How to speed up a slower, older iPad
There’s life in older iPads yet. If you follow these simple tips you should get better performance from the iPad you’ve got, or follow these tips to make typing even faster on your Apple tablet.
Older iPads matter!
Of course, these tips aren’t going to take your old iPad Air and make it the equivalent of an iPad Pro, but your Apple tablet will feel a lot more responsive once you’ve gone through these tips – just don’t expect too much.
Make sure your iPad is running the latest operating system (Settings>General>Software Update). The update your apps using the App Store app. Be warned: First-generation iPads can only run iOS 5.1.1., while second and third-generation models max out at iOS 9. To find out what version of iOS runs on your iPad take a look at this useful list.
How much space do you have available on your iPad? To find out, tap Settings>General>iPad Storage. If you’re down on space, you should delete some apps – the iPad Storage page helpfully supplies you with a few hints to help you rescue more space. It’s also good practice to go through your installed apps regularly to get rid of the ones you don’t actually use.
Clear out old Messages
If your messages have no legal significance, open Settings>Messages and in Keep Messages choose 30-days. That’s the shortest time you can keep Messages, but losing them in this way will save you space. (Apple has been working on Messages in iCloud since 2017, but the feature isn’t available yet). You can save a lot of space – I had over 2GB of these once upon a time.
Close down apps
This doesn’t really make a difference, but some apps are still quite greedy of system resources when working in the background, so it may be worth quitting the big processor hogs, Skype, Facebook, GPS apps and Mail.
Clear browser cache
Clearing the cruft hidden in your browser cache can regain you valuable space and may help give your iPad a performance benefit. Just scroll down the Safari page in Settings and choose Clear History and Website Data.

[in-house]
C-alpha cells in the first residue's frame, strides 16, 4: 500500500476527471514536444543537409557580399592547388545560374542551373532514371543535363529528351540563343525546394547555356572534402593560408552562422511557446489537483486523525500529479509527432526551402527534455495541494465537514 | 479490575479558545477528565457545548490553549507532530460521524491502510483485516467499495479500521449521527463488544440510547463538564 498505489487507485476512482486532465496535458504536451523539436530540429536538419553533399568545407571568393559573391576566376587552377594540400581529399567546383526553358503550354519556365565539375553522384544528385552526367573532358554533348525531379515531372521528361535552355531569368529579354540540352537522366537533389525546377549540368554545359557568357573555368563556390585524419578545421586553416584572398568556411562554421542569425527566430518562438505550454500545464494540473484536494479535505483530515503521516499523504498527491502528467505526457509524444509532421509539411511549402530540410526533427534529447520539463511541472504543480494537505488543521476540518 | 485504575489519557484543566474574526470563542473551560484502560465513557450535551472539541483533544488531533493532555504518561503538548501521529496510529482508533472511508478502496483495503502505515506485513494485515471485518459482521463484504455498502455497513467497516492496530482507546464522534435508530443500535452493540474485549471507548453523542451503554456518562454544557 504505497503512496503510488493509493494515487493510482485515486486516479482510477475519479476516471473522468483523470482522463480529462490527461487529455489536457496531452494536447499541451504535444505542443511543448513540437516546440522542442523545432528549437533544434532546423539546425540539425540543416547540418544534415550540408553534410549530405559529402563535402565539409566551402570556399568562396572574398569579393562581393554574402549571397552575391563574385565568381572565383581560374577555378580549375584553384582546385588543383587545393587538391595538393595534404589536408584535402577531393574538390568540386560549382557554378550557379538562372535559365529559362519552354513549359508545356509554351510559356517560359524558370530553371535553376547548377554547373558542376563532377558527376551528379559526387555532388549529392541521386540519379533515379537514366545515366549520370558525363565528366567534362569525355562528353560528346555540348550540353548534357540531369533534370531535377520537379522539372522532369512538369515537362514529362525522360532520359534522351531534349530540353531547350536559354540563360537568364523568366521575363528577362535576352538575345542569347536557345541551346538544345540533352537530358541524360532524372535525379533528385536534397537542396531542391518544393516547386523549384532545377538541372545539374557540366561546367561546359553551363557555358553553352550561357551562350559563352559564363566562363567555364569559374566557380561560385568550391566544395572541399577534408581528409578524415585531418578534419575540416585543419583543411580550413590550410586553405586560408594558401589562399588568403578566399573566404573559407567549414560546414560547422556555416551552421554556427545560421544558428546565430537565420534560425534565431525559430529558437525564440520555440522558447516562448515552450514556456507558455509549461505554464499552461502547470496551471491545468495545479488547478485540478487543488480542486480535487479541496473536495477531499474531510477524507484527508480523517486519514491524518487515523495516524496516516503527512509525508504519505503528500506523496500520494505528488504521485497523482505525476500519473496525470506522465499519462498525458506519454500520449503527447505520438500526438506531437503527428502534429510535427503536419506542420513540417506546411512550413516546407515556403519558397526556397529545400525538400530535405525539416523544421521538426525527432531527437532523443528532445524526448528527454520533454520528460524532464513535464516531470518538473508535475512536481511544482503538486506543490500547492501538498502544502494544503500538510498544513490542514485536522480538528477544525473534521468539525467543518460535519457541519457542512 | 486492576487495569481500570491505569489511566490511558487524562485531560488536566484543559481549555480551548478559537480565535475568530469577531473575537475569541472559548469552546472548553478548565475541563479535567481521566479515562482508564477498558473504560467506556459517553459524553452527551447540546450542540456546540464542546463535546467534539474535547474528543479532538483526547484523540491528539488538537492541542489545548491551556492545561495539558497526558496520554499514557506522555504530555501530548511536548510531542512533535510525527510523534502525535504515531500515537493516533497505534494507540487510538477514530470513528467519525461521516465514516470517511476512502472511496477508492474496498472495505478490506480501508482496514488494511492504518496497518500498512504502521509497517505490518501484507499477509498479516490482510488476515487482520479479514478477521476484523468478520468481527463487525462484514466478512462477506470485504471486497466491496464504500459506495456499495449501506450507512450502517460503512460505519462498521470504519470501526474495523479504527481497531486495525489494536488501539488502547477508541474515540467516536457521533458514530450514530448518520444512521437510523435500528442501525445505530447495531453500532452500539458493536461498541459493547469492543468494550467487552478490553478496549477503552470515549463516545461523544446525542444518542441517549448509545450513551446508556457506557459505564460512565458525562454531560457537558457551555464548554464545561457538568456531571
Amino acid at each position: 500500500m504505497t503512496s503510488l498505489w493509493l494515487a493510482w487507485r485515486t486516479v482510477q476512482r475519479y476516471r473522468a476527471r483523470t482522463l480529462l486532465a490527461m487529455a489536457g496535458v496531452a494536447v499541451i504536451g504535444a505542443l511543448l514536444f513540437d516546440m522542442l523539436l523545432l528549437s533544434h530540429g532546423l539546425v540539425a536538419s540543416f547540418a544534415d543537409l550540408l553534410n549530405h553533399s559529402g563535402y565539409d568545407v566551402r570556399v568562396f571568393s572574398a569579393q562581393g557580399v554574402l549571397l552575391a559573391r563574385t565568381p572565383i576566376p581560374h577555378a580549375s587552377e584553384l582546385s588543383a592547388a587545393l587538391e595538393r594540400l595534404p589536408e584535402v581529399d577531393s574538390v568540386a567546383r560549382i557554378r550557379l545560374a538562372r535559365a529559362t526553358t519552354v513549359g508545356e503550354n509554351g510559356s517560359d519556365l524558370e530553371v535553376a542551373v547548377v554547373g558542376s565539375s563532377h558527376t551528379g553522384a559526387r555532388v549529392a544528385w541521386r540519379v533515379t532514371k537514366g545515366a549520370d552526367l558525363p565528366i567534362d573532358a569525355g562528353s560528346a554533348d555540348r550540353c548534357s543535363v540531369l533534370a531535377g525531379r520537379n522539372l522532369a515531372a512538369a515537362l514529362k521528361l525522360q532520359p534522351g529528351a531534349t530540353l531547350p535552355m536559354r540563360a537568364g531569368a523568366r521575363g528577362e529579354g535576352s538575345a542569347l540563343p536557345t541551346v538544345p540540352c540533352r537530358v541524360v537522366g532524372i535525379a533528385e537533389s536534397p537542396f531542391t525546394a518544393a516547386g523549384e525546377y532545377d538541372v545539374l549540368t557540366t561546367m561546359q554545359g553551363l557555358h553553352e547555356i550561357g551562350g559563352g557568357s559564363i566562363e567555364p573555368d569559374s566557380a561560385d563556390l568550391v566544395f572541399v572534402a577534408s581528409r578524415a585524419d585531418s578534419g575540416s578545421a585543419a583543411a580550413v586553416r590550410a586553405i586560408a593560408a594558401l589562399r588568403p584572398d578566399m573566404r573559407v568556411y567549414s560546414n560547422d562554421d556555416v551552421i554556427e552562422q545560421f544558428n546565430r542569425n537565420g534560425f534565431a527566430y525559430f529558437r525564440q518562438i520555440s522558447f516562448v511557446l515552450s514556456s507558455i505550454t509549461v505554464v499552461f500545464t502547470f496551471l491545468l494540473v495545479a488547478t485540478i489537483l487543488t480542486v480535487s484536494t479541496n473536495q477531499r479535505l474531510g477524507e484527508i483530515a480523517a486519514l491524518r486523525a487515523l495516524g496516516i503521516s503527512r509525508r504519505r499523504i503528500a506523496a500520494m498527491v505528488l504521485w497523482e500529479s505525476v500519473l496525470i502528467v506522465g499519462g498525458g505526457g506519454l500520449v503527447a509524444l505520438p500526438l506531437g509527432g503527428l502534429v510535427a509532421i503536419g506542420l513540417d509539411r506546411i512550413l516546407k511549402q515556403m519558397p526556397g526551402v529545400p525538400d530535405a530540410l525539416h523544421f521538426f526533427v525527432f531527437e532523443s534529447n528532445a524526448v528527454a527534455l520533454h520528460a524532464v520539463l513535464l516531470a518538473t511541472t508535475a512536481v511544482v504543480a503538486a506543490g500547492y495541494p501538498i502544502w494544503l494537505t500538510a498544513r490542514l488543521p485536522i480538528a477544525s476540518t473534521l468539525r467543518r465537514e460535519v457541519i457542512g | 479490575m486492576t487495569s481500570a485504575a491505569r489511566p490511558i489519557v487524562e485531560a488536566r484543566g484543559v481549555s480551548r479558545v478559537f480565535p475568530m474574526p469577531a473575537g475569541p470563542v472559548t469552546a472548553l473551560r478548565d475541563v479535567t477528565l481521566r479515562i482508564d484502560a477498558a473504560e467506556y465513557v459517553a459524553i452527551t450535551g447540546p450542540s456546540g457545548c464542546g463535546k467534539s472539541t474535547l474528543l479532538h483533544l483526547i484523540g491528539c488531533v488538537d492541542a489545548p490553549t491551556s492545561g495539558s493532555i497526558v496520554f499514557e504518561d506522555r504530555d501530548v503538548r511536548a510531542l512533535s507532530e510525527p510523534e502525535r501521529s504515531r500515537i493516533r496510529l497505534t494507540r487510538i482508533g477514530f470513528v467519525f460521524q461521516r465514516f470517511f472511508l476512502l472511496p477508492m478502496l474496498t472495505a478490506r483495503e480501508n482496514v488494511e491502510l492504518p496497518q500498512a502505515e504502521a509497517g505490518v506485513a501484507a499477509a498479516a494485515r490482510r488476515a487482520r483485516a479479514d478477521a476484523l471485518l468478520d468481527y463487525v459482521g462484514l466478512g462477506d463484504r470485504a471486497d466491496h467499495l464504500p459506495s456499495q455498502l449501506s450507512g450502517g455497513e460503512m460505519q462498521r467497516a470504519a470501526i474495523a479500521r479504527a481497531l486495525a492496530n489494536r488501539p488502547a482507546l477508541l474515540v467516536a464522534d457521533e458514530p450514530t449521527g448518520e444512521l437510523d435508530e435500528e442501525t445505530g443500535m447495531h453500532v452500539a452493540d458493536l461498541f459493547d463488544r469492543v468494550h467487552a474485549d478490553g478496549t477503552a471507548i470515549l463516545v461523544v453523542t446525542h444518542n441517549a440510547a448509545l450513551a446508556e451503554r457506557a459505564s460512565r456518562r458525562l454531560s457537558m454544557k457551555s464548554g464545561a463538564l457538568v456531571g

ABOVE: It was still all so simple back in 2010. I do wonder if any of the iPads sold there that day are still being used?
Optimize memory performance
Saving space helps, but turning your iPad into a lean memory-consuming machine is going to make the biggest difference to your device performance. Here are a few settings that lighten your iPad’s load.
- Notifications: Open Settings>Notifications and switch off Notifications from every app you don’t really need to watch. For even better results, switch Notifications off for everything.
- Turn off non-essential Location services: (Settings>Privacy>Location Services). Either turn them all off (which also disables Find My iPhone) or leave only those ones you need to use (Maps, Find My iPhone, your weather app, Safari).
- Switch off Background App Refresh in Settings>General. This should boost battery life and provide a tiny performance tweak.
- Switch on Reduce Motion in Settings>General>Accessibility.
- Switch Reduce Transparency to on in General>Accessibility>Increase Contrast.
Your iPad may become a little snappier if you disable Siri Suggestions and Siri Lookup in Settings>Siri & Search.
Switching off everything in Multitasking & Dock (Allow Multiple Apps, Persistent Video Overlay, Gestures and recent apps may make things a little more responsive, but at the cost of usability, so I tend to avoid this.
Autocorrect and check spelling
You may find your keyboard becomes more responsive if you delete the ones you don’t need and disable predictive text, smart punctuation, spelling and so on in General>Keyboards. It’s not my favourite option (I like spellcheckers), but it will make things a little zippier if your iPad is showing its age.
A nuclear option: disable iCloud sync
If you’re using a really old iPad then it’s likely you’re not using it for mail, but for web access, as a music player, in the kitchen or such like. If that is the case, then you’ll see a good performance boost by signing out of most of your iCloud services in Settings>iCloudand toggle them to off. Think about this as you do it – you probably want Safari to stay connected for the bookmarks, and still need to stay logged into Apple Music if you’re iPad has become your music player. Switching off the services you don’t use should make your old iPad a little more responsive.
One more thing
While it is true that if you follow all these steps your iPad just won’t be as useful any more, you will get better performance out of that old one you have. Given the device will still be as useful as what you need to do with it, and that you can pick up eight-year old first-generationiPads for as little as $50, it’s not such a bad compromise to make. Take a look at these 12 ways to use your older iPadfor the sort of things you can still do.
(NB: If there’s demand I’ll pull out similar instructions for iOS 5, 9, and 10, though most of the below should help.)